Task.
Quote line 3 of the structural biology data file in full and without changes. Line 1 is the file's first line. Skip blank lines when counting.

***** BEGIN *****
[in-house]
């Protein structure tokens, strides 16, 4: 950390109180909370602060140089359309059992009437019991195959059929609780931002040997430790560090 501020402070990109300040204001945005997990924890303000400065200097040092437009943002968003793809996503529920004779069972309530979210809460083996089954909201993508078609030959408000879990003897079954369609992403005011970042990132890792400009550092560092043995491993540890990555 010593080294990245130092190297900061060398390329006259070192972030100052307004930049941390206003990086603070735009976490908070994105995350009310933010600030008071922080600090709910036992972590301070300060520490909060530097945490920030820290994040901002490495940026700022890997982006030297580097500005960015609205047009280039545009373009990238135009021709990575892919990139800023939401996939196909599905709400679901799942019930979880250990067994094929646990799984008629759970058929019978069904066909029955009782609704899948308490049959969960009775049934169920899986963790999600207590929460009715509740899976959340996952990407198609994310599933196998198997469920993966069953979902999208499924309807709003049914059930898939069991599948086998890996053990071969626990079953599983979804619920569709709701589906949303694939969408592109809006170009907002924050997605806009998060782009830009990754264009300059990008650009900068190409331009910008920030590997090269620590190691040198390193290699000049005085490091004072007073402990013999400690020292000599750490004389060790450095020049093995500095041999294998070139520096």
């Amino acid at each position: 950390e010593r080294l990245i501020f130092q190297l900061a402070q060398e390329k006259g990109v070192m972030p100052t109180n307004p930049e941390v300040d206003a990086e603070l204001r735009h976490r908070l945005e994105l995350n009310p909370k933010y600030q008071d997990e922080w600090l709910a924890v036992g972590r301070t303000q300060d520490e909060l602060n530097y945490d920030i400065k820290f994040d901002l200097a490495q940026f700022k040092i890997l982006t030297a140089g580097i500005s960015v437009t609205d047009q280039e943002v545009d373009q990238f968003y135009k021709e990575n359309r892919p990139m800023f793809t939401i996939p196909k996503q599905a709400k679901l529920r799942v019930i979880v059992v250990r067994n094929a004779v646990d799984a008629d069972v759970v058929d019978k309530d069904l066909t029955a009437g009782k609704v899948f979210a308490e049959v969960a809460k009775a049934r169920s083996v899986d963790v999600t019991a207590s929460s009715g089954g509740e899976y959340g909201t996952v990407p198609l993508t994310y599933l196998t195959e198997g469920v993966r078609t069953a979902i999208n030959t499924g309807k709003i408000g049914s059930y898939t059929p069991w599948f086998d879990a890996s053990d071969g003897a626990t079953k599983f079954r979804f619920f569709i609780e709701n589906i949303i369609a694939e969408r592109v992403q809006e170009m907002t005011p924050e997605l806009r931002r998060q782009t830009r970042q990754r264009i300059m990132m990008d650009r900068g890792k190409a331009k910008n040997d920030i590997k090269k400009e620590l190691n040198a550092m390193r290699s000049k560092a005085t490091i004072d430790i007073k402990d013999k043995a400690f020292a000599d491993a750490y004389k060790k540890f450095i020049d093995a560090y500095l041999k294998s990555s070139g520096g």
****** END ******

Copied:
């Amino acid at each position: 950390e010593r080294l990245i501020f130092q190297l900061a402070q060398e390329k006259g990109v070192m972030p100052t109180n307004p930049e941390v300040d206003a990086e603070l204001r735009h976490r908070l945005e994105l995350n009310p909370k933010y600030q008071d997990e922080w600090l709910a924890v036992g972590r301070t303000q300060d520490e909060l602060n530097y945490d920030i400065k820290f994040d901002l200097a490495q940026f700022k040092i890997l982006t030297a140089g580097i500005s960015v437009t609205d047009q280039e943002v545009d373009q990238f968003y135009k021709e990575n359309r892919p990139m800023f793809t939401i996939p196909k996503q599905a709400k679901l529920r799942v019930i979880v059992v250990r067994n094929a004779v646990d799984a008629d069972v759970v058929d019978k309530d069904l066909t029955a009437g009782k609704v899948f979210a308490e049959v969960a809460k009775a049934r169920s083996v899986d963790v999600t019991a207590s929460s009715g089954g509740e899976y959340g909201t996952v990407p198609l993508t994310y599933l196998t195959e198997g469920v993966r078609t069953a979902i999208n030959t499924g309807k709003i408000g049914s059930y898939t059929p069991w599948f086998d879990a890996s053990d071969g003897a626990t079953k599983f079954r979804f619920f569709i609780e709701n589906i949303i369609a694939e969408r592109v992403q809006e170009m907002t005011p924050e997605l806009r931002r998060q782009t830009r970042q990754r264009i300059m990132m990008d650009r900068g890792k190409a331009k910008n040997d920030i590997k090269k400009e620590l190691n040198a550092m390193r290699s000049k560092a005085t490091i004072d430790i007073k402990d013999k043995a400690f020292a000599d491993a750490y004389k060790k540890f450095i020049d093995a560090y500095l041999k294998s990555s070139g520096g």